Worthingtons Solicitors

GDPR Compliance Programmes – 12 months down the track, time to consider a review

The GDPR became effective in all EU member states and in the European Economic Area (EEA) jurisdictions on 25 May 2018, introducing a new harmonised data protection compliance regime.

A company’s failure to comply with relevant data protection legislation and implement an effective privacy compliance programme can trigger criminal offences as well as exposing the company and its officers to civil liability. Individuals who suffer damage or distress as a result of breaches of local legislation may be entitled to seek redress through the civil courts. Under the EU’s GDPR the organisation can be exposed to fines of up to EUR 20 million or 4% of the total worldwide annual turnover. Many organisations now recognise the significant impact that an adverse ruling can have on its operations. Aside from the business interruption, inconvenience and cost that will result from remedying breaches, a company that is seen to disregard the privacy of its employees, customers and suppliers may suffer considerable reputational damage.  12 months down the track, this is an opportune time for companies to conduct a review of their data protection compliance programmes.

By way of remainder, the key steps in establishing an effective data protection compliance programme for a corporate group are as follows:

  • Appointing a data protection officer (DPO) (if required or appropriate) or other person with responsibility for managing the compliance programme.
  • Identifying all countries in which processing activities take place or may be likely to take place in the future. The company should examine local data protection laws (outside the EU or EEA) to ensure specific compliance wherever its operations are located.
  • Conducting an internal data processing and compliance audit throughout the group to compile a Register of Data Processing Activities.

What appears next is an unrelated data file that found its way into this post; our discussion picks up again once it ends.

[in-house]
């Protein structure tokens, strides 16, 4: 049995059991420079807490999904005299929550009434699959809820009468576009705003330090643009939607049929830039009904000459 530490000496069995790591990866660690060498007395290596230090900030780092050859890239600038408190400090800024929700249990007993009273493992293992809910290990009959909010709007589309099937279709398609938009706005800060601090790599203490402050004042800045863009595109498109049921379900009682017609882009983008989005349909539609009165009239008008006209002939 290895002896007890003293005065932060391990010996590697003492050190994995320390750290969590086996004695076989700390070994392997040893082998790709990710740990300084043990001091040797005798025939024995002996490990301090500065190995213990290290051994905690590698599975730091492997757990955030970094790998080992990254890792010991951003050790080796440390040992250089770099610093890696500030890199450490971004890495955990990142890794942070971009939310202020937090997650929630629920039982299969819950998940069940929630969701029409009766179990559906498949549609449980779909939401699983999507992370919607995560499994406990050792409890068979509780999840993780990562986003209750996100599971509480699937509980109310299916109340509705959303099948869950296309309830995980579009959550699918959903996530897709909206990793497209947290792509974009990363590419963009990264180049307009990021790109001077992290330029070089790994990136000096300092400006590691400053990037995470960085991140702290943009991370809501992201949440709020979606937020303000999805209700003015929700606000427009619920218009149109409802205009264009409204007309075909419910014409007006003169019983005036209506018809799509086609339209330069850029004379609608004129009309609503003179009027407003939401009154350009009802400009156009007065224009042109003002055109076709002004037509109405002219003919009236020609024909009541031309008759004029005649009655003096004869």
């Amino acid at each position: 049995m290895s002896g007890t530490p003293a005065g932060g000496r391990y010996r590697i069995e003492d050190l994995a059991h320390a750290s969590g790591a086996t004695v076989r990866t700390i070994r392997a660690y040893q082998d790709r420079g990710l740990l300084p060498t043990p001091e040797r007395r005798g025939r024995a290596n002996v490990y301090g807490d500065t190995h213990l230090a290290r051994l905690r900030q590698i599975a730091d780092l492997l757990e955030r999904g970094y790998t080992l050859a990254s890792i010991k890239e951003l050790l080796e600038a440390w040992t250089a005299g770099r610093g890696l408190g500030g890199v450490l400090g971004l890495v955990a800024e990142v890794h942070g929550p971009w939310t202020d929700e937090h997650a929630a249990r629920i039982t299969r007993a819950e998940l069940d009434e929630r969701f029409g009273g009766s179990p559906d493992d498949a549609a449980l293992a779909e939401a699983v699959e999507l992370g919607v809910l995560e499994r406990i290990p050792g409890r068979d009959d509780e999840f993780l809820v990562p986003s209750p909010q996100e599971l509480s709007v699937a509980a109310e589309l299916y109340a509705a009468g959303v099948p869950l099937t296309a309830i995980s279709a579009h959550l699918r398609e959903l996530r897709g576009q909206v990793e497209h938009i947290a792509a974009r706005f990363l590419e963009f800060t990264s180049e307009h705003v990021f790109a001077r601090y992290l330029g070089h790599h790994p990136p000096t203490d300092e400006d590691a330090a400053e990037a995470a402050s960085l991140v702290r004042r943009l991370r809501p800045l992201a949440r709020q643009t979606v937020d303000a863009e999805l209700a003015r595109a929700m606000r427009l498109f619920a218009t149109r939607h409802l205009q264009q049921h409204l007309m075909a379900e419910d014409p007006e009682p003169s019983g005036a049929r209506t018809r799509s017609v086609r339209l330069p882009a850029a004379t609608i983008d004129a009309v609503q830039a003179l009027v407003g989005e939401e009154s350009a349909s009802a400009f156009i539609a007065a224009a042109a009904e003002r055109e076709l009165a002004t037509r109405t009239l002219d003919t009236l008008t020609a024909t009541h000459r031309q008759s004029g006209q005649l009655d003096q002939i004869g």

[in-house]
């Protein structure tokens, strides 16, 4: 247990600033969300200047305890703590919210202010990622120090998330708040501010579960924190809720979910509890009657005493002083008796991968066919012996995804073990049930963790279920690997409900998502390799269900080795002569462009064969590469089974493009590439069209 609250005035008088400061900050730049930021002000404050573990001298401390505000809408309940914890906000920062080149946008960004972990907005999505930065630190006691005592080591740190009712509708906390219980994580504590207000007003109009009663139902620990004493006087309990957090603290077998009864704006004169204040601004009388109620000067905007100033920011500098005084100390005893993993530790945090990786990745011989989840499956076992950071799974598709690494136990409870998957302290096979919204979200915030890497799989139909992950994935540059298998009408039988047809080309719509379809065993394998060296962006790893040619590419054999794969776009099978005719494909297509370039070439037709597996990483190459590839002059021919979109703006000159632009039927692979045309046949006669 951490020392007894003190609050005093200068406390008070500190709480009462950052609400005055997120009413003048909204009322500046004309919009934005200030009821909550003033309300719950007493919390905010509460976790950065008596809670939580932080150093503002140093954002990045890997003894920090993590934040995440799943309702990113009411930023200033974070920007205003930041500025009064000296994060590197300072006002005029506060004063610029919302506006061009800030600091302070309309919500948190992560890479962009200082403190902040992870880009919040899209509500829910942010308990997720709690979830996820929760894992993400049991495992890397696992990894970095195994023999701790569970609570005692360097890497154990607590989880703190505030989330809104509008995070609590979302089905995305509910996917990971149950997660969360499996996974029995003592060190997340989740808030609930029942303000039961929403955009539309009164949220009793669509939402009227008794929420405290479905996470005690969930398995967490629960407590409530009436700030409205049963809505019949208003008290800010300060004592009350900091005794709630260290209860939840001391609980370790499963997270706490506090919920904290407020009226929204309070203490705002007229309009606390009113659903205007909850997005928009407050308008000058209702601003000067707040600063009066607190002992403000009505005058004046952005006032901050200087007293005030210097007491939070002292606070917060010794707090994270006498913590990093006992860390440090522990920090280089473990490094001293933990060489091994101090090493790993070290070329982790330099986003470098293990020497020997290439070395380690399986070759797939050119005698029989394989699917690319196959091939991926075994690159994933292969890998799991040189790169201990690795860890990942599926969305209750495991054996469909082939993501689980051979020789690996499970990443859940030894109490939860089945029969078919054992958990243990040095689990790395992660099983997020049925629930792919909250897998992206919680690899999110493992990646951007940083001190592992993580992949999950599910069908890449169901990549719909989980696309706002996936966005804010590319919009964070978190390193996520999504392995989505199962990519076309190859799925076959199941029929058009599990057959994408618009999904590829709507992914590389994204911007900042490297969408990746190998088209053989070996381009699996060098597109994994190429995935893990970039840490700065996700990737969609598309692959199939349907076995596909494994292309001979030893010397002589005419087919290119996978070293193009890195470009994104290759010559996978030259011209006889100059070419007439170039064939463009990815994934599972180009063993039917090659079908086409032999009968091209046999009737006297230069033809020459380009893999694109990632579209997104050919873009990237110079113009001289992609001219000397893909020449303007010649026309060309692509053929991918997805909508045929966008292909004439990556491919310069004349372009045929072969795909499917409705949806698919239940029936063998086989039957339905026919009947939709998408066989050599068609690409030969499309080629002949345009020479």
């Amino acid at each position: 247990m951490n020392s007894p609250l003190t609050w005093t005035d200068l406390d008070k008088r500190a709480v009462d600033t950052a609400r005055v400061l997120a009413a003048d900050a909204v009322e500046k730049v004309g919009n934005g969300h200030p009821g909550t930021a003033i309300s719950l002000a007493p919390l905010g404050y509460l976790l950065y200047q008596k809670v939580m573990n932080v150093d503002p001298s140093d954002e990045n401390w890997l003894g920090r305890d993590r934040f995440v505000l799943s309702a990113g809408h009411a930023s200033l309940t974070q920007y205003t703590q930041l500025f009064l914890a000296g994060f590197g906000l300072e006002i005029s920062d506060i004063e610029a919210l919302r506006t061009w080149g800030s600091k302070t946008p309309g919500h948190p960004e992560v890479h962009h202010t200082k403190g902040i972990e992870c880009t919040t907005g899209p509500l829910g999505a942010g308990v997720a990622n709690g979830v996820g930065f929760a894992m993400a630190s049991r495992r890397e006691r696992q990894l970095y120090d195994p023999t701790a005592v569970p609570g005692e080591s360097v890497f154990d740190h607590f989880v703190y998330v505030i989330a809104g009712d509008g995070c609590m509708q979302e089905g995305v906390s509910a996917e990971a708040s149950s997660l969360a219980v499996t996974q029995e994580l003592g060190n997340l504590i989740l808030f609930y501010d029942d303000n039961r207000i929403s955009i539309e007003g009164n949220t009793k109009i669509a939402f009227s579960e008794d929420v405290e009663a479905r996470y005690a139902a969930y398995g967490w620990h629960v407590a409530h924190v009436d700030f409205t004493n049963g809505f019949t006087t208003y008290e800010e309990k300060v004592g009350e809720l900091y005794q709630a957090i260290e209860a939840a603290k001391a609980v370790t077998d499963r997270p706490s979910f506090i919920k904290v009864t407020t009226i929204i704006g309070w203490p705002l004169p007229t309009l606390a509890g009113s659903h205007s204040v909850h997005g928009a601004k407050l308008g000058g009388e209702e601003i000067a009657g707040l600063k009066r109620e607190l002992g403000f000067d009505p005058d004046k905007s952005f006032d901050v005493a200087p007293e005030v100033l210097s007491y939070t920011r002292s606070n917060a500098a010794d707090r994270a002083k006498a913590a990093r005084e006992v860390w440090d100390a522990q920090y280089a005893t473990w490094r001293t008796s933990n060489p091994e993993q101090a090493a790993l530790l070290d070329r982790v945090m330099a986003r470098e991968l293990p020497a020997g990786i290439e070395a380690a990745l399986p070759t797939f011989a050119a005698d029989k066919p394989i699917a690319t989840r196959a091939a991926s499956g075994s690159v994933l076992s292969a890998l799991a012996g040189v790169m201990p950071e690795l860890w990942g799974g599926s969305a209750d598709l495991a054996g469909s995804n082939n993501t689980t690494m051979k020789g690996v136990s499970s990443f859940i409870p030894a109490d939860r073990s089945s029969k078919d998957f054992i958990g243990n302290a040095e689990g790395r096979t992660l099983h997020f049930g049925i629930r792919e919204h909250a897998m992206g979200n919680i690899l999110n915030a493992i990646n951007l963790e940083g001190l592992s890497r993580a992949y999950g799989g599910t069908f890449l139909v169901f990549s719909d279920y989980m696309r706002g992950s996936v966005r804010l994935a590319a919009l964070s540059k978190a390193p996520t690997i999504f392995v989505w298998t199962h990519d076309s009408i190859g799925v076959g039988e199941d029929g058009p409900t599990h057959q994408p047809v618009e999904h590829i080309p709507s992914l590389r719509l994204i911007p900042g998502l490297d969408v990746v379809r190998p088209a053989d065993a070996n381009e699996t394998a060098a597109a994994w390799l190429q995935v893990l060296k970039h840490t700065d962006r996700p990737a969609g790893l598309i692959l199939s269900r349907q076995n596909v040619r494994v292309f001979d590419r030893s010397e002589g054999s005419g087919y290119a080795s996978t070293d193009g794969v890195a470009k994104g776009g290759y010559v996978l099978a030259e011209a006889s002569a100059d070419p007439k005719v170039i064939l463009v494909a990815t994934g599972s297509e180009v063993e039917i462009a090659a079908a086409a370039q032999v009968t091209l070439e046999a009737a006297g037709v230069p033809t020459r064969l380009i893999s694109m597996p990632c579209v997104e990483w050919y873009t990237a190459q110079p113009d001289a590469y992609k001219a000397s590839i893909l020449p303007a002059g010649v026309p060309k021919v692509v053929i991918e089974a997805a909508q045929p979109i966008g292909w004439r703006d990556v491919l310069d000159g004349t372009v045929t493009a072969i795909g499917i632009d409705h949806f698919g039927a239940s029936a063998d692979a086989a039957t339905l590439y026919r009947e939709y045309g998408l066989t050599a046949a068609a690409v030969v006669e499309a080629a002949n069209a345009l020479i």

• Identifying the controller(s) (both intra-group and third party).
    • Identifying the processor(s) (both intra-group and third party).
    • Ensuring appropriate legal grounds exist for each data processing activity, for example:
      • sending unsolicited commercial communications;
      • data transfers to third party processors; or
      • international data transfers.
  • Implementing systems to ensure only authorised employees have access to personal data.
  • Ensuring that appropriate data security levels exist within the group and appropriate arrangements have been put in place with third party processors.
  • Preparing and providing appropriate privacy notifications (for example, to employees, job applicants and customers) regarding the company’s processing activities.
  • Providing and maintaining an annual training programme for employees with access to personal data within the company.
  • Ensuring that any business processes and systems are designed in compliance with applicable privacy requirements, paying attention to data access, storage and retention practices.
  • Updating the Data Protection policy and building data protection principles and measures into all existing policies and procedures including contracts employment and related HR policies.
  • Carrying out privacy impact assessments, if required or appropriate, on relevant business processes, systems and products to ensure compliance with privacy requirements.
  • Planning ahead for mandatory breach reporting to the ICO including a data breach policy and incident reporting plan
  • Maintaining the compliance programme and create ongoing processes for audit and review.

The Brexit uncertainty continues. Once (or if) the UK leaves the EU and any relevant transition period expires, the UK will become a “third country” for the purposes of data protection law. This status will have a number of significant practical consequences for international data protection compliance programmes, in particular in relation to international data transfers, competent supervisory authorities and enforcement of the GDPR.

Organisations should obtain legal advice in relation to their organisation’s specific duties and responsibilities. Louise McAloon is a Partner specialising in employment & GDPR law in Worthingtons Solicitors, Belfast. For legal advice or details of seminars, policies and staff training packages available please telephone 028 90434015 or email [email protected]

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